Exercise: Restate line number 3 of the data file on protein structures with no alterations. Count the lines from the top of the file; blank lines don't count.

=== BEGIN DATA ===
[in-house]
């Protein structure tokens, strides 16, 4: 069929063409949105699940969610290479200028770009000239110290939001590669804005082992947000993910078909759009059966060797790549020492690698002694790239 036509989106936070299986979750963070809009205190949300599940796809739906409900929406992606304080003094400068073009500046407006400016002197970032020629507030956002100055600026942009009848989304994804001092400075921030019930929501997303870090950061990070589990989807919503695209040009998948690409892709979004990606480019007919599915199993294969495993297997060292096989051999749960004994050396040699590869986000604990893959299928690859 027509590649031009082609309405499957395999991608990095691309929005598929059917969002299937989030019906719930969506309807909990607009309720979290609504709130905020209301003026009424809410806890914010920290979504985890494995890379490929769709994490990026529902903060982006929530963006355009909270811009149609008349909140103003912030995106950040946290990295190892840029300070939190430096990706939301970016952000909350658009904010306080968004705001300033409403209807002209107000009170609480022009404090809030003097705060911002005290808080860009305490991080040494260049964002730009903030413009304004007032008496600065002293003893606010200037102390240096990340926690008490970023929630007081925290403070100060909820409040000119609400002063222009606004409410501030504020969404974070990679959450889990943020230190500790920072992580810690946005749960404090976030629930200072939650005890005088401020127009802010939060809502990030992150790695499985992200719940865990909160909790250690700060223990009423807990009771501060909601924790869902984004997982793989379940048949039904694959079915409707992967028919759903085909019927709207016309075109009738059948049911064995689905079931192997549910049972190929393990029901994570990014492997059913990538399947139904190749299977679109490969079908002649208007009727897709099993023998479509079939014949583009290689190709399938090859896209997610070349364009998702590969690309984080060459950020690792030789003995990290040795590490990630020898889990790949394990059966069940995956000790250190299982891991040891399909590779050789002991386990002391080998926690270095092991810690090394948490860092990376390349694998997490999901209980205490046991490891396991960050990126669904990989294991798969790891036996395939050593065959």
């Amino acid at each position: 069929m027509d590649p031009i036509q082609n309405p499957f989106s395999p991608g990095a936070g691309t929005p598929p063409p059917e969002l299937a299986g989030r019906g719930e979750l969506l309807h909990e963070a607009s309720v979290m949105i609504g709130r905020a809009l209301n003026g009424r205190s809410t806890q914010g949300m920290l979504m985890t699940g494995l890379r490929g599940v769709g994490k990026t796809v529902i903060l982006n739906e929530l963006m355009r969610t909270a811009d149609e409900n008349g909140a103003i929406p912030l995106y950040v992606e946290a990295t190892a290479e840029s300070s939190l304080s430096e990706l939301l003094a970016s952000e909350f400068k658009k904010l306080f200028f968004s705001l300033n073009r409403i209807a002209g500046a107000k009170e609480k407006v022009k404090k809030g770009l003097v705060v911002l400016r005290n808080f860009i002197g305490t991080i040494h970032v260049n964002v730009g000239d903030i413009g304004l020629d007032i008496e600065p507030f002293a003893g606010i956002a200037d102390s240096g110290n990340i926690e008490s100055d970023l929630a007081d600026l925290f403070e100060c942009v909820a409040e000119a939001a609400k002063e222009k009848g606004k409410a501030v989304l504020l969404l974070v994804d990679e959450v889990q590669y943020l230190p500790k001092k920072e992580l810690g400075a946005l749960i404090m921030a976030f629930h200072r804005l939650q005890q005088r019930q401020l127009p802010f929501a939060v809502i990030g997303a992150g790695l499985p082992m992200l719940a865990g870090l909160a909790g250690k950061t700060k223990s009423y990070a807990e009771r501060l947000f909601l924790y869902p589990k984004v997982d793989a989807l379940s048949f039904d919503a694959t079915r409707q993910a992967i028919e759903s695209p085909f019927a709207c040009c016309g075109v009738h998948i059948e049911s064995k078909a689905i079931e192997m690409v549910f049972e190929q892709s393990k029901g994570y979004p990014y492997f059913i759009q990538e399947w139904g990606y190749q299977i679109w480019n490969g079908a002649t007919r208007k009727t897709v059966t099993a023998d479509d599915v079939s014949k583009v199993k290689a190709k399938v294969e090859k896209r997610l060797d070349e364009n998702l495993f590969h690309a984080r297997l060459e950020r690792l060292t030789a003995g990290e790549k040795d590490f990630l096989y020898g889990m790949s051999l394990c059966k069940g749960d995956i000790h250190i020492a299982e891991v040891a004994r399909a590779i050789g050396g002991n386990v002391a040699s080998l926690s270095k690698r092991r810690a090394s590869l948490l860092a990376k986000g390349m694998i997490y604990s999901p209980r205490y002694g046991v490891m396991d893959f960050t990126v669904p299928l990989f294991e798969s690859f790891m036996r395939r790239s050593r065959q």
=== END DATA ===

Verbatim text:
């Amino acid at each position: 069929m027509d590649p031009i036509q082609n309405p499957f989106s395999p991608g990095a936070g691309t929005p598929p063409p059917e969002l299937a299986g989030r019906g719930e979750l969506l309807h909990e963070a607009s309720v979290m949105i609504g709130r905020a809009l209301n003026g009424r205190s809410t806890q914010g949300m920290l979504m985890t699940g494995l890379r490929g599940v769709g994490k990026t796809v529902i903060l982006n739906e929530l963006m355009r969610t909270a811009d149609e409900n008349g909140a103003i929406p912030l995106y950040v992606e946290a990295t190892a290479e840029s300070s939190l304080s430096e990706l939301l003094a970016s952000e909350f400068k658009k904010l306080f200028f968004s705001l300033n073009r409403i209807a002209g500046a107000k009170e609480k407006v022009k404090k809030g770009l003097v705060v911002l400016r005290n808080f860009i002197g305490t991080i040494h970032v260049n964002v730009g000239d903030i413009g304004l020629d007032i008496e600065p507030f002293a003893g606010i956002a200037d102390s240096g110290n990340i926690e008490s100055d970023l929630a007081d600026l925290f403070e100060c942009v909820a409040e000119a939001a609400k002063e222009k009848g606004k409410a501030v989304l504020l969404l974070v994804d990679e959450v889990q590669y943020l230190p500790k001092k920072e992580l810690g400075a946005l749960i404090m921030a976030f629930h200072r804005l939650q005890q005088r019930q401020l127009p802010f929501a939060v809502i990030g997303a992150g790695l499985p082992m992200l719940a865990g870090l909160a909790g250690k950061t700060k223990s009423y990070a807990e009771r501060l947000f909601l924790y869902p589990k984004v997982d793989a989807l379940s048949f039904d919503a694959t079915r409707q993910a992967i028919e759903s695209p085909f019927a709207c040009c016309g075109v009738h998948i059948e049911s064995k078909a689905i079931e192997m690409v549910f049972e190929q892709s393990k029901g994570y979004p990014y492997f059913i759009q990538e399947w139904g990606y190749q299977i679109w480019n490969g079908a002649t007919r208007k009727t897709v059966t099993a023998d479509d599915v079939s014949k583009v199993k290689a190709k399938v294969e090859k896209r997610l060797d070349e364009n998702l495993f590969h690309a984080r297997l060459e950020r690792l060292t030789a003995g990290e790549k040795d590490f990630l096989y020898g889990m790949s051999l394990c059966k069940g749960d995956i000790h250190i020492a299982e891991v040891a004994r399909a590779i050789g050396g002991n386990v002391a040699s080998l926690s270095k690698r092991r810690a090394s590869l948490l860092a990376k986000g390349m694998i997490y604990s999901p209980r205490y002694g046991v490891m396991d893959f960050t990126v669904p299928l990989f294991e798969s690859f790891m036996r395939r790239s050593r065959q």